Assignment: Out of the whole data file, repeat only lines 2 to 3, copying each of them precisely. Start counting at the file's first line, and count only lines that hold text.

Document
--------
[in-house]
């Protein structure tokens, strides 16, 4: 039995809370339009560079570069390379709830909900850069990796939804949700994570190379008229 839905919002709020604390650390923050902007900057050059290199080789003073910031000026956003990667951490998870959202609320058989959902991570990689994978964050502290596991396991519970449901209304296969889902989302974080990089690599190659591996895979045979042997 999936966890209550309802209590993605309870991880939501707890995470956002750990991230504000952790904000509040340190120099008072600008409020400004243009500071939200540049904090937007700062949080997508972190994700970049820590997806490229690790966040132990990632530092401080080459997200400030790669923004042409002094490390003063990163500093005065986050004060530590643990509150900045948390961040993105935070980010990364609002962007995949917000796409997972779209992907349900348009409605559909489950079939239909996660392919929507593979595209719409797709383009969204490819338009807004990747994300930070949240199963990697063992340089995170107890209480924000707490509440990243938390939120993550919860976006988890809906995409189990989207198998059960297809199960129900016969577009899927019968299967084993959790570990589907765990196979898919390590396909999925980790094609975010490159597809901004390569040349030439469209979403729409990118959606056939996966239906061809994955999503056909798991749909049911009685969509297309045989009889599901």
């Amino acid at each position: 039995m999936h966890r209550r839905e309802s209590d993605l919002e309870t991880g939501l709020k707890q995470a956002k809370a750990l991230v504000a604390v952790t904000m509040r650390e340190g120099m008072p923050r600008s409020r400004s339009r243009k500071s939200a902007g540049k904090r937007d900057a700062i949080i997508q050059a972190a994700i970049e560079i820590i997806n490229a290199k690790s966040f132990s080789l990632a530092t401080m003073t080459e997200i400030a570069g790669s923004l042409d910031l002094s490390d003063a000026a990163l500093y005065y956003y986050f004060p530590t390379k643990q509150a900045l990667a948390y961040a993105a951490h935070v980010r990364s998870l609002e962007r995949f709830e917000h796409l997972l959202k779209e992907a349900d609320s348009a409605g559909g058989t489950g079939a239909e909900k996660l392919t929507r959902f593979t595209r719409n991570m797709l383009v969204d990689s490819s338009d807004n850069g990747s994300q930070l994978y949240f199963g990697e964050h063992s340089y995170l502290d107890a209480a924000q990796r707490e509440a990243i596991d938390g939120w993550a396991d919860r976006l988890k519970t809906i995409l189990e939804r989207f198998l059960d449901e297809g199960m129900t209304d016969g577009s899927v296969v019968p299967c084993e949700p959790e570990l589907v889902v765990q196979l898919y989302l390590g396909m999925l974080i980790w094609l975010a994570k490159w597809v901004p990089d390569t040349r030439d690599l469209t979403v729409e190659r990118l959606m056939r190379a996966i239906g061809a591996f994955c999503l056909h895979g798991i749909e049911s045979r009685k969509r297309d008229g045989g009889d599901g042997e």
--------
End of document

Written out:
């Protein structure tokens, strides 16, 4: 039995809370339009560079570069390379709830909900850069990796939804949700994570190379008229 839905919002709020604390650390923050902007900057050059290199080789003073910031000026956003990667951490998870959202609320058989959902991570990689994978964050502290596991396991519970449901209304296969889902989302974080990089690599190659591996895979045979042997 999936966890209550309802209590993605309870991880939501707890995470956002750990991230504000952790904000509040340190120099008072600008409020400004243009500071939200540049904090937007700062949080997508972190994700970049820590997806490229690790966040132990990632530092401080080459997200400030790669923004042409002094490390003063990163500093005065986050004060530590643990509150900045948390961040993105935070980010990364609002962007995949917000796409997972779209992907349900348009409605559909489950079939239909996660392919929507593979595209719409797709383009969204490819338009807004990747994300930070949240199963990697063992340089995170107890209480924000707490509440990243938390939120993550919860976006988890809906995409189990989207198998059960297809199960129900016969577009899927019968299967084993959790570990589907765990196979898919390590396909999925980790094609975010490159597809901004390569040349030439469209979403729409990118959606056939996966239906061809994955999503056909798991749909049911009685969509297309045989009889599901």
């Amino acid at each position: 039995m999936h966890r209550r839905e309802s209590d993605l919002e309870t991880g939501l709020k707890q995470a956002k809370a750990l991230v504000a604390v952790t904000m509040r650390e340190g120099m008072p923050r600008s409020r400004s339009r243009k500071s939200a902007g540049k904090r937007d900057a700062i949080i997508q050059a972190a994700i970049e560079i820590i997806n490229a290199k690790s966040f132990s080789l990632a530092t401080m003073t080459e997200i400030a570069g790669s923004l042409d910031l002094s490390d003063a000026a990163l500093y005065y956003y986050f004060p530590t390379k643990q509150a900045l990667a948390y961040a993105a951490h935070v980010r990364s998870l609002e962007r995949f709830e917000h796409l997972l959202k779209e992907a349900d609320s348009a409605g559909g058989t489950g079939a239909e909900k996660l392919t929507r959902f593979t595209r719409n991570m797709l383009v969204d990689s490819s338009d807004n850069g990747s994300q930070l994978y949240f199963g990697e964050h063992s340089y995170l502290d107890a209480a924000q990796r707490e509440a990243i596991d938390g939120w993550a396991d919860r976006l988890k519970t809906i995409l189990e939804r989207f198998l059960d449901e297809g199960m129900t209304d016969g577009s899927v296969v019968p299967c084993e949700p959790e570990l589907v889902v765990q196979l898919y989302l390590g396909m999925l974080i980790w094609l975010a994570k490159w597809v901004p990089d390569t040349r030439d690599l469209t979403v729409e190659r990118l959606m056939r190379a996966i239906g061809a591996f994955c999503l056909h895979g798991i749909e049911s045979r009685k969509r297309d008229g045989g009889d599901g042997e």